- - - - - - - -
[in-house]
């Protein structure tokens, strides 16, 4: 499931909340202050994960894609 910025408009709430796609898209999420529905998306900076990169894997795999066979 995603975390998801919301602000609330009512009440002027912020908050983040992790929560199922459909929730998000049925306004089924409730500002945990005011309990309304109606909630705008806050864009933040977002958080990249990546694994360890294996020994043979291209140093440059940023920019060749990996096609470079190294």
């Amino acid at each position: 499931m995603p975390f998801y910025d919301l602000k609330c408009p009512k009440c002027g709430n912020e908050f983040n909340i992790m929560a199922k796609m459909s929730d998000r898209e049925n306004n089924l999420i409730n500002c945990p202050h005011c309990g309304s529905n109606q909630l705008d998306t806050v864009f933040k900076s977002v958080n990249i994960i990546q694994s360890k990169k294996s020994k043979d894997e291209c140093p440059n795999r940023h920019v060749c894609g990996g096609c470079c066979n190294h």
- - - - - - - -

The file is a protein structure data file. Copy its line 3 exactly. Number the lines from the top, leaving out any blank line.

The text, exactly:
């Amino acid at each position: 499931m995603p975390f998801y910025d919301l602000k609330c408009p009512k009440c002027g709430n912020e908050f983040n909340i992790m929560a199922k796609m459909s929730d998000r898209e049925n306004n089924l999420i409730n500002c945990p202050h005011c309990g309304s529905n109606q909630l705008d998306t806050v864009f933040k900076s977002v958080n990249i994960i990546q694994s360890k990169k294996s020994k043979d894997e291209c140093p440059n795999r940023h920019v060749c894609g990996g096609c470079c066979n190294h």